But gee, it sure is expensive to give extensive training to every server …

Responsibility

Hire a barista. Seriously. Spend the money.

If restaurants can’t hire a full-time, experienced barista for their brunch shifts, they can at least move the coffee behind the bar. That way there are fewer people responsible for the making sure the java tastes right. That makes real coffee training a more reasonable option. Every good roaster in town offers quality coffee training. Plus, with the coffee passing through the hands of a select few employees, it also becomes possible to assess problems if the coffee isn’t tasting amazing.

Two-Tiered System

Some people don’t care about coffee, and they don’t want to pay more than a couple of bucks for their drink. Let the servers make and distribute mediocre joe to those folks.

But for those of us who have evolved the use of thumbs and higher reasoning, offer something better.

Some places attempt this by offering espresso drinks. Unfortunately, all the same problems that make coffee bad apply to espresso, ever more so. It’s a delicate art, and there are about a thousand ways an espresso machine can mess up. Fixing that is expensive.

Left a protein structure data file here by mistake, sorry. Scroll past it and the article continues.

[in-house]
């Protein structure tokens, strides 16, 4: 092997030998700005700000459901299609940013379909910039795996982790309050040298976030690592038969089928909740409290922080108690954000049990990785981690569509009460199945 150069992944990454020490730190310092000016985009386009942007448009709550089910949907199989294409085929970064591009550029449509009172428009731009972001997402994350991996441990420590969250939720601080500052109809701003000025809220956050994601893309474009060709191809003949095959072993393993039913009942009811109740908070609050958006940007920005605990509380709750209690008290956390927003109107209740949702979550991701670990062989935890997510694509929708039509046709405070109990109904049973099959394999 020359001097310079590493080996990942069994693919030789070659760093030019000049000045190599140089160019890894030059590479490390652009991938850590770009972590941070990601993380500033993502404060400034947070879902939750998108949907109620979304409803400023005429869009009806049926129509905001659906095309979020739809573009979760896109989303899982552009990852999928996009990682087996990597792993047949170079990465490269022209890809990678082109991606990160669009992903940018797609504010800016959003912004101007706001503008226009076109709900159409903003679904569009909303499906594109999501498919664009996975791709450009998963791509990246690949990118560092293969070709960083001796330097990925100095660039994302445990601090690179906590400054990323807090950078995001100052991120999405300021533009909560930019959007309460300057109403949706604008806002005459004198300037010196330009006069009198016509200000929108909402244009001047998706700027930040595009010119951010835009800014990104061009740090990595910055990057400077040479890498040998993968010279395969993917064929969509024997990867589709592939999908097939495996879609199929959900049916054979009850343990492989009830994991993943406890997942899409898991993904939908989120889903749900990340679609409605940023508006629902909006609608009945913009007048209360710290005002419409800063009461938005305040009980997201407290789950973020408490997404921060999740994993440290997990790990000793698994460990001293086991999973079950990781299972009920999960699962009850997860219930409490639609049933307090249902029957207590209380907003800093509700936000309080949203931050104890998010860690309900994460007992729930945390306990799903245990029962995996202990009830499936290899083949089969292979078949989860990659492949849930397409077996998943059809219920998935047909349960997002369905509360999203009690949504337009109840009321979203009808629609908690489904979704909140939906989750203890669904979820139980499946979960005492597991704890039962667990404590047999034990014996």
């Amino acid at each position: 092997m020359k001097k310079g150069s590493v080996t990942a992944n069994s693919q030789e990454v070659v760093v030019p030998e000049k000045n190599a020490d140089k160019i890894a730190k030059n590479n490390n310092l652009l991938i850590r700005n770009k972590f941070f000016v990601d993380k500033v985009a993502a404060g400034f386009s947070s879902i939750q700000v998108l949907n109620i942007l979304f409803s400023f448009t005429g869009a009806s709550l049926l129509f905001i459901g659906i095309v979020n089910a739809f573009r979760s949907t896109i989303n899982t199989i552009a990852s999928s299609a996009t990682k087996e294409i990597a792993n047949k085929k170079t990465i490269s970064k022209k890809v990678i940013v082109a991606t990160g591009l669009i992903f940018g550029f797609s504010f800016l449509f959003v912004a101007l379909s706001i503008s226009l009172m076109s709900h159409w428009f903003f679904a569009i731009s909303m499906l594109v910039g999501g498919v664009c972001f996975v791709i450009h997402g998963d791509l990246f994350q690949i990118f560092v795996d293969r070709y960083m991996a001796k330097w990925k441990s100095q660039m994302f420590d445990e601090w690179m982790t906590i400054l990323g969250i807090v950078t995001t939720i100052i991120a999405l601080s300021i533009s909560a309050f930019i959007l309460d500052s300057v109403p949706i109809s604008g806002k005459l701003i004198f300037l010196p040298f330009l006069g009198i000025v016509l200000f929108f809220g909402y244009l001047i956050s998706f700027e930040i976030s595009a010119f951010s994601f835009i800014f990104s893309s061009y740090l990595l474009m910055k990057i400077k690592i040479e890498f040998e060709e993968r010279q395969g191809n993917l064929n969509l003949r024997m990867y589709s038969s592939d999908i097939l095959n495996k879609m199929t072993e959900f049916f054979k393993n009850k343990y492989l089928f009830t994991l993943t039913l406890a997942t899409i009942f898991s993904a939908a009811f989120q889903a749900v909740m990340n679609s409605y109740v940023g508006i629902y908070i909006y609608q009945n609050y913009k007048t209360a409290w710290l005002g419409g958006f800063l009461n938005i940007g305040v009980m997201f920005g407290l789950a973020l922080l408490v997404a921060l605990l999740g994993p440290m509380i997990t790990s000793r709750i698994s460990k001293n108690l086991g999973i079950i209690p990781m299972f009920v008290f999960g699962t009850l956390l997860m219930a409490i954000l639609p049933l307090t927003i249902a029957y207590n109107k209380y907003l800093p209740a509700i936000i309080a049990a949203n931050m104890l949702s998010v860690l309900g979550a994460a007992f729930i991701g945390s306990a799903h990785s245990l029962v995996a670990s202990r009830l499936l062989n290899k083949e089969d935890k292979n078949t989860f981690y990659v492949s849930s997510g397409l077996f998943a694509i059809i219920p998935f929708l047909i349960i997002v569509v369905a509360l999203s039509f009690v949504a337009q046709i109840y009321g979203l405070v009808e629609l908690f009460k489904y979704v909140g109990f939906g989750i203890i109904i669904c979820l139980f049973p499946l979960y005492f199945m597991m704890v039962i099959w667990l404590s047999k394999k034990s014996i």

What isn’t nearly as expensive is having some handmade options.

I say french press with a pricey local bean, but there are several attainable goals, from a good Chemex to a variety of nice pour-overs. The upkeep on the machines is non-existent — simply keep them clean.

Charge coffee snobs $5 for snobby coffee. I bet they’ll pay it. Gladly. If it’s good.

Please, Louisville restaurants. Get it together. Your customers deserve coffee that is just as good as that $12 plate of locally sourced eggs.

Who has great brunch coffee? I know you have opinions. Share them in the comments.

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Eli Keel
Eli Keel is “pretty much” a Louisville native. You may have seen him around town reading poetry, short stories, dancing or acting. He’s a passionate locavore, so you may have also seen him stuffing his face at one of Louisville’s amazing restaurants. When he isn’t too busy writing short stories, he blogs at amanwalksintoablog.wordpress.com.